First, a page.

View: Opposition MP Khatia Dekanoidze argues that rampant, unchecked corruption and an overreliance on the Kremlin will continue to be an obstacle to Georgia's EU membership until something is done about it.
Less than two months into the new year, the world faces a reality that is drastically different from that of 12 months ago.
The major lines are still there — we are still dealing with a pandemic, democratic institutions around the world are under threat, climate change remains a major challenge for humanity, and Russia is still seeking to destroy international order. And yet, nothing is the same.
With the Russian invasion of Ukraine, the world has seen with its own eyes the true brutality of the Kremlin, something we in Georgia had been warning about since 2008.
We’ve also seen the strength of the unity and resilience of the Ukrainian people, fighting for their independence and freedom.
The response by the Western world has been one of true unity. Putin sought to divide Europe, yet instead, the European Union came together and showed that through togetherness, it could meet the most dangerous challenges.
In June 2022, the European Council granted Ukraine and Moldova the EU membership candidacy status, one of the most concrete proofs of solidarity and ambition.
Georgia, however, was left out.
Once leading the pack, now an outsider for EU membership
In July 2021, when the Presidents of Georgia, Ukraine, and Moldova signed a joint declaration pledging cooperation on the path to European integration under the watch of European Council President Charles Michel, Georgia was largely seen to be at the head of the pack, implementing democratic reforms since 2004. But within a year, Georgia was left behind.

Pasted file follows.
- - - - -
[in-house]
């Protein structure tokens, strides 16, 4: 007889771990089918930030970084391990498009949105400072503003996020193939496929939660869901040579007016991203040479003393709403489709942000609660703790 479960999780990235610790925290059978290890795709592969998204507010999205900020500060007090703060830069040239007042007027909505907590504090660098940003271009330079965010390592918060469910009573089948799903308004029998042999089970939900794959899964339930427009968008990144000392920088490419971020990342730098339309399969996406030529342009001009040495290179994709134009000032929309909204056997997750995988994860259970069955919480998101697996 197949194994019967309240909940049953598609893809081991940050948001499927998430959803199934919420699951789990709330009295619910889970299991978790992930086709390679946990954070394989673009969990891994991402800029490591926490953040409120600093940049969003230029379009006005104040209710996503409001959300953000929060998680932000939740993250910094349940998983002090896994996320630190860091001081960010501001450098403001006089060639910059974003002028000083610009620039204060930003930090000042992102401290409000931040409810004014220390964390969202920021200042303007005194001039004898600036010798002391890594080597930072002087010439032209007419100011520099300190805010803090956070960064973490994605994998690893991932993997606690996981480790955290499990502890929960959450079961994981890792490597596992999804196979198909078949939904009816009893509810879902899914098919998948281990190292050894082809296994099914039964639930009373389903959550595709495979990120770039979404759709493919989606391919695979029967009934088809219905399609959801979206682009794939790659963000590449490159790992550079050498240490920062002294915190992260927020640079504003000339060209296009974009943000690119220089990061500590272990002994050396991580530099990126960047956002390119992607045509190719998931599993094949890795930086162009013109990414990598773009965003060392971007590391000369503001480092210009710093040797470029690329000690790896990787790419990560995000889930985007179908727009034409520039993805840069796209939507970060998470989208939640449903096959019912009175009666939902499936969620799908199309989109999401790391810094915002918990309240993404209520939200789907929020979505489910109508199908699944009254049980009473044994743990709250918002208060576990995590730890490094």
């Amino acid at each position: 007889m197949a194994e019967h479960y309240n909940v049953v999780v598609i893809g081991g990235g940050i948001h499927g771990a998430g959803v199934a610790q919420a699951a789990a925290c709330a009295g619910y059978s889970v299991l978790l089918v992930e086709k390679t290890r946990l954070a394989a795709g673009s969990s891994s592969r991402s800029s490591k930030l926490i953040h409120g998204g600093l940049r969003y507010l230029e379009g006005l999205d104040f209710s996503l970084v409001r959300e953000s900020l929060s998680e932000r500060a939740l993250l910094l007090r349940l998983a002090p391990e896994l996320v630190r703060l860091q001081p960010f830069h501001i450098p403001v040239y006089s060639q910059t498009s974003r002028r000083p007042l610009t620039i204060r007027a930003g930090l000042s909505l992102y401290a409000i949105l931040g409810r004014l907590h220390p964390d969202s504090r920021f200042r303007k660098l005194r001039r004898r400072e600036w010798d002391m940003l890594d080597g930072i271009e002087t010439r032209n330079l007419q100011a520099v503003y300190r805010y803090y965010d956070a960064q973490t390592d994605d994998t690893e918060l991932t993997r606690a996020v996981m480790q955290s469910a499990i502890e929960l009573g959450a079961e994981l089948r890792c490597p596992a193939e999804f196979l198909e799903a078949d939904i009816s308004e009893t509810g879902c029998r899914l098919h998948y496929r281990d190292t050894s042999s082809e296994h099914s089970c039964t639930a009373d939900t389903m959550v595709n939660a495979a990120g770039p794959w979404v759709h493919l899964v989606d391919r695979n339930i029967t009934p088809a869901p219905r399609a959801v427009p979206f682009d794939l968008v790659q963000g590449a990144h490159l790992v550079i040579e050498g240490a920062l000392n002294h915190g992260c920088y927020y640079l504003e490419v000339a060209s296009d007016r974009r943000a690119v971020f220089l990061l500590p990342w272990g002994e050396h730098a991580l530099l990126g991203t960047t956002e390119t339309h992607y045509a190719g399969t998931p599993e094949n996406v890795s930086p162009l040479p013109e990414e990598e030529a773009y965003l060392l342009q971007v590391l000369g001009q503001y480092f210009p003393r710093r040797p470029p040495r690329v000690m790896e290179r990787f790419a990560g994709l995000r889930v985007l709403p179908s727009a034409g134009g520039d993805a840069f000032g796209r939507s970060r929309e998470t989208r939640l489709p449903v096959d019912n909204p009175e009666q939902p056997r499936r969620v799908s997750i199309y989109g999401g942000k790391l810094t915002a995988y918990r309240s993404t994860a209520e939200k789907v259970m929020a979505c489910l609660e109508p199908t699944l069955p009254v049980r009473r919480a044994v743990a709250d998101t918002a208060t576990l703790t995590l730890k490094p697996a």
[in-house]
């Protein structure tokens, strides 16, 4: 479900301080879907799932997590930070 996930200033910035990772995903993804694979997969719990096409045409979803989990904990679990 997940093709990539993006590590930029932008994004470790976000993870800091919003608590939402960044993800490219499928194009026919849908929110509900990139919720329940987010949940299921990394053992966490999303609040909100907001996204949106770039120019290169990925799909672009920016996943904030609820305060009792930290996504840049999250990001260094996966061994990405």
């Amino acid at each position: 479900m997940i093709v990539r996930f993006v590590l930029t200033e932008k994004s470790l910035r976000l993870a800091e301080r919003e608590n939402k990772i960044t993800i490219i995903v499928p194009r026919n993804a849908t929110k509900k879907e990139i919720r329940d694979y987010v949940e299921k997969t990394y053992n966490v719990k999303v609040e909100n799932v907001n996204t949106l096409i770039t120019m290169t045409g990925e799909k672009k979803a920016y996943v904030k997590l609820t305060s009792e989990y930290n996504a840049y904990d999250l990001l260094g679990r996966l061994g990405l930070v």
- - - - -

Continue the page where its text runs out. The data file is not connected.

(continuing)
We were given until the end of 2022 to adopt a series of reforms and take steps to fulfil 12 recommendations issued by the European Commission.
Among them, an electoral reform to make sure the next elections would be free and fair, judicial reform to put an end to the cabal of centralised decision-makers that threaten Georgian democracy, and an end to public corruption.
The list of priorities also included freedom of the media, moves towards depolarisation and deoligarchisation, strengthening civil society involvement in public decisions, and electing a new Public Defender through an independent process.
Instead of these reforms, the Georgian people witnessed a struggle between the ruling party and the President over selecting a new Chair of the Central Election Commission.
The judicial clan gained new powers, and its most controversial figures were appointed to higher positions. Government-affiliated media and organisations have launched public attacks against civil society, and Parliament failed to elect a new Public Defender.
Imprisoned political opponents and 'aggressive verbal attacks'
Meanwhile, Nika Gvaramia, the founder of the opposition channel Mtavari Arkhi, remains in prison. His sentence has been condemned by civil society and our Western partners.
The country remains gripped with the fate of former President Mikheil Saakashvili, who remains in prison after more than a year and whose health continues to deteriorate.